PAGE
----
The Asian Development Bank’s (ADB) Board of Directors has endorsed a new 5-year country partnership strategy (CPS) to establish a stronger foundation for sustainable growth and poverty reduction in Afghanistan.
The 2017-2021 strategy is expected to provide $887 million in grants to Afghanistan, a founding member of ADB, through 2020. Sovereign operations will focus on energy, transport, and agriculture and natural resources. To date, ADB has provided over $4.9 billion in grants and loans to the country.
“ADB is one of Afghanistan’s leading partners in infrastructure and regional cooperation and brings in-depth experience delivering projects in fragile and conflict situations,” said Samuel Tumiwa, ADB Country Director for Afghanistan. “Our new CPS brings a holistic approach combining infrastructure investments with capacity building for the government to ensure ADB projects make an impact in reducing poverty and encouraging growth.”
Despite marked improvements since 2002, Afghanistan still faces a severe infrastructure deficit that negatively affects the country’s economic growth and job creation. Only about 32% of the population has access to grid-connected electricity and more than 70% of the interprovincial and interdistrict roads remain in a poor state. Only 10% of irrigated land has formal irrigation systems, with the rest relying on inefficient informal systems that hold back productivity, higher incomes, and job opportunities. The country’s security situation has hampered economic growth, averaging 1.4% during 2014-2016. With the poverty rate close to 40%, there is still a need to improve the country’s infrastructure, climate resilience, and gender equality.
Under the new CPS, ADB will align its work closely with Afghanistan’s foremost development priorities, including the National Peace and Development Framework, the self-reliance and reform agendas, and National Priority Programs. ADB operations in Afghanistan will focus on three strategic pillars: expanding access for women and men to economic opportunities, markets, and services; building stronger institutions and human resources through better governance and skills development; and increasing the country’s environmental sustainability as well as resilience to climate change and disasters.
ADB will continue to develop Afghanistan’s potential as a cross-regional transit point for both transport and energy initiatives, with emphasis on the Central Asia Regional Economic Cooperation (CAREC) corridors and regional energy initiatives. Additionally, trade facilitation initiatives under CAREC will increase regional trade and create greater opportunities for local businesses. In 2016, ADB approved a grant to prepare the Salang Corridor rehabilitation project to improve the efficiency and safety of movement of goods and people in Afghanistan and across Central Asia.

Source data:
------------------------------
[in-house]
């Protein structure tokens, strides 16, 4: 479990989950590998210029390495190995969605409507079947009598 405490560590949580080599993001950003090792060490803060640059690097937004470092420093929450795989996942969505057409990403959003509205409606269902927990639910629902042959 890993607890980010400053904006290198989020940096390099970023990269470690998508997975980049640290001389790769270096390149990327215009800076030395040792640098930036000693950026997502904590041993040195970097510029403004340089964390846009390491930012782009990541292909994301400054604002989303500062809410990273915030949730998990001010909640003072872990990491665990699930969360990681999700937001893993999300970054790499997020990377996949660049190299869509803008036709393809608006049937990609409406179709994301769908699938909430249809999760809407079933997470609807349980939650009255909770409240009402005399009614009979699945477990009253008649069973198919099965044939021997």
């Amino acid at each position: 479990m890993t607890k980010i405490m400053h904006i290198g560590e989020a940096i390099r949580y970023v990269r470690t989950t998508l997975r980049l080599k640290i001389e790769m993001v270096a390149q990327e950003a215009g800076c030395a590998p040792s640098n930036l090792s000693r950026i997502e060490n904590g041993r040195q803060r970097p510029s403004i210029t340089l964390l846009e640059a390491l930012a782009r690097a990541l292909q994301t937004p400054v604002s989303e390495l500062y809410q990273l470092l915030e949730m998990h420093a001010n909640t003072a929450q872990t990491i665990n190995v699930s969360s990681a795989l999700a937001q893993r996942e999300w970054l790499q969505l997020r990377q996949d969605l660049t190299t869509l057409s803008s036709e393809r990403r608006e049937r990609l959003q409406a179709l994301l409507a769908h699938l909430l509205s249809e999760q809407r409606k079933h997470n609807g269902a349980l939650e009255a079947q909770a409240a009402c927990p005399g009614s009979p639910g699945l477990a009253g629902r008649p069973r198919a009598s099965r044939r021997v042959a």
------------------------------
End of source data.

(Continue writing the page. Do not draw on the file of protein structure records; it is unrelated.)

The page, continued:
In the energy sector, ADB has helped deliver electricity to more than 5 million people in Afghanistan who used to receive only 4 hours of power in Kabul, while other cities were even worse off in the 2000s. ADB will support the increase in the country’s electrification rate, play a major role in power transmission both regionally and domestically, and promote clean energy, including through solar power.
To improve transport and connectivity, ADB will continue the development of the road network including CAREC regional corridors to help improve regional trade and local growth. Support for operation and maintenance will ensure the road network provides sustainable benefits. ADB’s key support to the transport sector includes the establishment of the first railway line between Uzbekistan and Afghanistan, which carries around 3 million tons of freight per year between the two countries. A comprehensive Transport Sector Master Plan Update will be developed to cover roads, railways, civil aviation, urban transport, trade logistics, and other related operations in the next 20 years. Four regional airports in Afghanistan, with passenger volumes now more than double the pre-upgrade levels, will also be upgraded.
Another key to poverty reduction is development of agriculture and water resources. ADB’s focus will be on provision of irrigation and watershed management, and on the development of agriculture market infrastructure and business through value chains. ADB will also support infrastructure that delivers safe water through improved water storage and delivery systems. These activities will mitigate the effects of droughts and floods, reduce soil erosion, and help restore forest areas.
Through ADB’s support, more than 160,000 hectares of irrigated land have been rehabilitated and upgraded, with work continuing for an additional 260,000 hectares. The investments have resulted in improved rural livelihoods, economic growth, and better water resources management. As part of its commitment to using high-level technology in its operations, ADB will help climate-proof these projects, for example by flood-proofing roads and designing irrigation systems that are resilient to floods or droughts.
Over the coming years, ADB will strengthen its engagement with the private sector and improve the business environment for economic growth and job creation. ADB will promote public-private partnerships, which can be leveraged to support more investment and better operations and maintenance of critical infrastructure.